Nash Ensemble: Realms of Gold – Elgar, His Contemporaries and Successors

Bax
Quintet for harp, two violins, viola and cello
Vaughan Williams
Five Mystical Songs
Butterworth
Love Blows as the Wind Blows
Elgar
String Quartet in E minor, Op.83

Christopher Maltman (baritone)

Nash Ensemble:
Ian Brown (piano)
Marianne Thorsen (violin)
Malin Bruman (violin)
Lawrence Power (viola)
Paul Watkins (cello)
Duncan McTier (double bass)
Lucy Wakeford (harp)


Reviewed by: Anne Ozorio

Reviewed: 17 February, 2007
Venue: Wigmore Hall, London

The Nash Ensemble has an excellent reputation for imaginative programming. This Wigmore Hall Elgar-related series has indeed struck ‘realms of gold’. This programme placed some lesser-known treasures in a setting that illuminated the context.

The harp features in Celtic culture, so Arnold Bax was consciously writing a piece that would evoke a dream-world beyond modern and urban values. This imaginary sensibility was a kind of subversion of establishment ethos so dominant in Victorian times. Symbolically, Bax, like Elgar the Catholic outsider, was demonstrating his liberation from composers like Stanford and Parry who had hitherto moulded English music. So often the harp is used only for incidental colour, but here it becomes a virtuoso instrument. Lucy Wakeford, played almost impossibly extended harmonics, showing the instrument’s full range. Reinforced by the deeper resonance of the cello, the harp leads the strings, developing melodies of genial charm.

Vaughan Williams’s “Five Mystical Songs” (arranged here for string quartet, double bass and piano) may seem uncompromisingly fervid. “Rise heart: The Lord is Risen!” proclaims the first song. Vaughan Williams even writes sonorities that sound like the pealing of cathedral bells. No wonder the song-cycle was premiered at the Three Choirs Festival. Yet the plaintive musical settings subvert the certainty of the text. In ‘Love Bade me Welcome’, for example, there are distinct echoes of the strange otherworldly, modern harmonies of this composer’s “On Wenlock Edge”.

Christopher Maltman‘s voice is particularly rich and vibrant at the moment, but what was even more impressive was his interpretation. George Butterworth’s “Love Blows as the Wind Blows” (string quartet version) gave him much greater opportunities for nuance and feeling. This was an exquisite performance and the highpoint of the evening. Butterworth was instrumental in prodding the older Vaughan Williams to stretch himself musically: the latter’s A London Symphony (Symphony No.2) is thus dedicated to his memory. Butterworth was even more attuned to folk-music, and to ideas of an imagined rural past. The second song, from which the cycle derives its title recalls the ‘wind’-music passages in Vaughan Williams’s ‘Wenlock’ cycle, and the tricky transits of tempo, volume and mode reflect Vaughan Williams’s preoccupations. Yet Butterworth’s distinct style is present. ‘In the year that’s come and gone’ ends in an abrupt single note. It’s quite a jolt, like a musical exclamation mark. In the final song ‘On the way to Kew’, Butterworth gives the ensemble a trudging, repetitive rhythm which propels the music forward. It contrasts with the freer, more expansive vocal line until the postlude, when the voice falls silent and the first violin takes up its melody.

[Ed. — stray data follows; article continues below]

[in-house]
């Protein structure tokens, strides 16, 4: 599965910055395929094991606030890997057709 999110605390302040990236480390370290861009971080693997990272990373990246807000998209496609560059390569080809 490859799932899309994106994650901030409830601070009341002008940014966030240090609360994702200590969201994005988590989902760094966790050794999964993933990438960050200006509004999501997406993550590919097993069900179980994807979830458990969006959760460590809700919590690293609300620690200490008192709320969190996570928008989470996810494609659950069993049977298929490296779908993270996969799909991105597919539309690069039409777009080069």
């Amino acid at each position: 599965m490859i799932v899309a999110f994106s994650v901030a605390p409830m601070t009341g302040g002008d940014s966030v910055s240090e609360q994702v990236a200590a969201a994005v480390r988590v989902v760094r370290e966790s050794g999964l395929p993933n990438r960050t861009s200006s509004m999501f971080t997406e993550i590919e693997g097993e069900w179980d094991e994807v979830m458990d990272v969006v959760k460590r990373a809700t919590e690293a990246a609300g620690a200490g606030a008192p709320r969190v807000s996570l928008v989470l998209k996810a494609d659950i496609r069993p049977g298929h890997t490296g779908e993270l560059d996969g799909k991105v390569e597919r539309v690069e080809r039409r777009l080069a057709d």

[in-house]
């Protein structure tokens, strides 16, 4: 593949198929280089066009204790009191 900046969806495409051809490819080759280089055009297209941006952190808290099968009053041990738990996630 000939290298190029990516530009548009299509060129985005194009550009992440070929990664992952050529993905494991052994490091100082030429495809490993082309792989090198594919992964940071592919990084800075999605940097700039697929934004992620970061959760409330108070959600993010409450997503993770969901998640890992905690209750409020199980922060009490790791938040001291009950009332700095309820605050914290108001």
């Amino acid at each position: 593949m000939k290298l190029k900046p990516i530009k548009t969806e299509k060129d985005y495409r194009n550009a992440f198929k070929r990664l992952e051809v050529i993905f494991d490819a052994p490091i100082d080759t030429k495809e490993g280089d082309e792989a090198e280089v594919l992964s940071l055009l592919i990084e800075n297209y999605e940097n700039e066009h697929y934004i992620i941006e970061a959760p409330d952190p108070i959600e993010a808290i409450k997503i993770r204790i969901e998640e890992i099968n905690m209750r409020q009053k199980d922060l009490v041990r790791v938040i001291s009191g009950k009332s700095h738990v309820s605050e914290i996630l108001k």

Elgar was by far the oldest of the composers featured in this recital. Yet he didn’t learn his music from Stanford and Parry. He wasn’t upper-class, London based, or even particularly sophisticated. He didn’t need to differentiate himself from the establishment because he wasn’t really part of it until later in life. Hence the free spirited, lively String Quartet in E minor. The second movement is an expansive pastoral, in which a lovely, hymn-like melody arises repeatedly as if vistas were continually being opened in the imagination. In contrast, the finale comes across with considerable force. The Nash Ensemble played it with sheer enjoyment. The interaction between players was a pleasure to watch as well as to listen to.



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